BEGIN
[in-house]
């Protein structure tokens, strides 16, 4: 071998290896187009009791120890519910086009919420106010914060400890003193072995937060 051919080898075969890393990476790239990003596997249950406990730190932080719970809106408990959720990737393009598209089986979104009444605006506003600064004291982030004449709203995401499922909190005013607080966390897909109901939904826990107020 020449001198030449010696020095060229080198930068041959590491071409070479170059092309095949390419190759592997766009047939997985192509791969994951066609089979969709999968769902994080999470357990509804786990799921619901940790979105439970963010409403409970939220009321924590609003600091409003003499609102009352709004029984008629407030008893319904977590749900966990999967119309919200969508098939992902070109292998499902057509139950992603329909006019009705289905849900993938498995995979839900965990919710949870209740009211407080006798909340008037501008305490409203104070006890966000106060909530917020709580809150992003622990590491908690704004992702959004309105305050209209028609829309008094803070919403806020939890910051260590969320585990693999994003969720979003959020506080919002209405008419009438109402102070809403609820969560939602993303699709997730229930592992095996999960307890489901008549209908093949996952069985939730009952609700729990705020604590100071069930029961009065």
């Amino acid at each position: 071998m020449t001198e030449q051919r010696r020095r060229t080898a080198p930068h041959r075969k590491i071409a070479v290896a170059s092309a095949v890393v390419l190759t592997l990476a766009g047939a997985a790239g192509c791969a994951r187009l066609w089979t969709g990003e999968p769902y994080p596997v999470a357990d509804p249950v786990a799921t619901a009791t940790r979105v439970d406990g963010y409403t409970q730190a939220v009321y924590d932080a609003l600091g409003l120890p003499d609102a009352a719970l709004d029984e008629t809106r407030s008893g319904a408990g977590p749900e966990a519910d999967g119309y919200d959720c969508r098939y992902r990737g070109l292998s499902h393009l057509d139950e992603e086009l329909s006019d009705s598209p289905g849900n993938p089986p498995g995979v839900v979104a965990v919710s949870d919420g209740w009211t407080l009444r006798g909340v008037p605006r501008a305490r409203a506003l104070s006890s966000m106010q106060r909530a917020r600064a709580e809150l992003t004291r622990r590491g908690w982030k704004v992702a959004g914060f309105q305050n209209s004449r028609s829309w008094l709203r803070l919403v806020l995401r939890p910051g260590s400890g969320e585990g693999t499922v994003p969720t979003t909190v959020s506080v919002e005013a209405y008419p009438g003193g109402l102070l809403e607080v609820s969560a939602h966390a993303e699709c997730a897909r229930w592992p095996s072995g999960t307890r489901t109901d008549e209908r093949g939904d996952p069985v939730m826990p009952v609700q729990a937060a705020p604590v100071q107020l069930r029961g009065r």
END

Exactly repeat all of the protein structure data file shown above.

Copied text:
[in-house]
């Protein structure tokens, strides 16, 4: 071998290896187009009791120890519910086009919420106010914060400890003193072995937060 051919080898075969890393990476790239990003596997249950406990730190932080719970809106408990959720990737393009598209089986979104009444605006506003600064004291982030004449709203995401499922909190005013607080966390897909109901939904826990107020 020449001198030449010696020095060229080198930068041959590491071409070479170059092309095949390419190759592997766009047939997985192509791969994951066609089979969709999968769902994080999470357990509804786990799921619901940790979105439970963010409403409970939220009321924590609003600091409003003499609102009352709004029984008629407030008893319904977590749900966990999967119309919200969508098939992902070109292998499902057509139950992603329909006019009705289905849900993938498995995979839900965990919710949870209740009211407080006798909340008037501008305490409203104070006890966000106060909530917020709580809150992003622990590491908690704004992702959004309105305050209209028609829309008094803070919403806020939890910051260590969320585990693999994003969720979003959020506080919002209405008419009438109402102070809403609820969560939602993303699709997730229930592992095996999960307890489901008549209908093949996952069985939730009952609700729990705020604590100071069930029961009065």
């Amino acid at each position: 071998m020449t001198e030449q051919r010696r020095r060229t080898a080198p930068h041959r075969k590491i071409a070479v290896a170059s092309a095949v890393v390419l190759t592997l990476a766009g047939a997985a790239g192509c791969a994951r187009l066609w089979t969709g990003e999968p769902y994080p596997v999470a357990d509804p249950v786990a799921t619901a009791t940790r979105v439970d406990g963010y409403t409970q730190a939220v009321y924590d932080a609003l600091g409003l120890p003499d609102a009352a719970l709004d029984e008629t809106r407030s008893g319904a408990g977590p749900e966990a519910d999967g119309y919200d959720c969508r098939y992902r990737g070109l292998s499902h393009l057509d139950e992603e086009l329909s006019d009705s598209p289905g849900n993938p089986p498995g995979v839900v979104a965990v919710s949870d919420g209740w009211t407080l009444r006798g909340v008037p605006r501008a305490r409203a506003l104070s006890s966000m106010q106060r909530a917020r600064a709580e809150l992003t004291r622990r590491g908690w982030k704004v992702a959004g914060f309105q305050n209209s004449r028609s829309w008094l709203r803070l919403v806020l995401r939890p910051g260590s400890g969320e585990g693999t499922v994003p969720t979003t909190v959020s506080v919002e005013a209405y008419p009438g003193g109402l102070l809403e607080v609820s969560a939602h966390a993303e699709c997730a897909r229930w592992p095996s072995g999960t307890r489901t109901d008549e209908r093949g939904d996952p069985v939730m826990p009952v609700q729990a937060a705020p604590v100071q107020l069930r029961g009065r």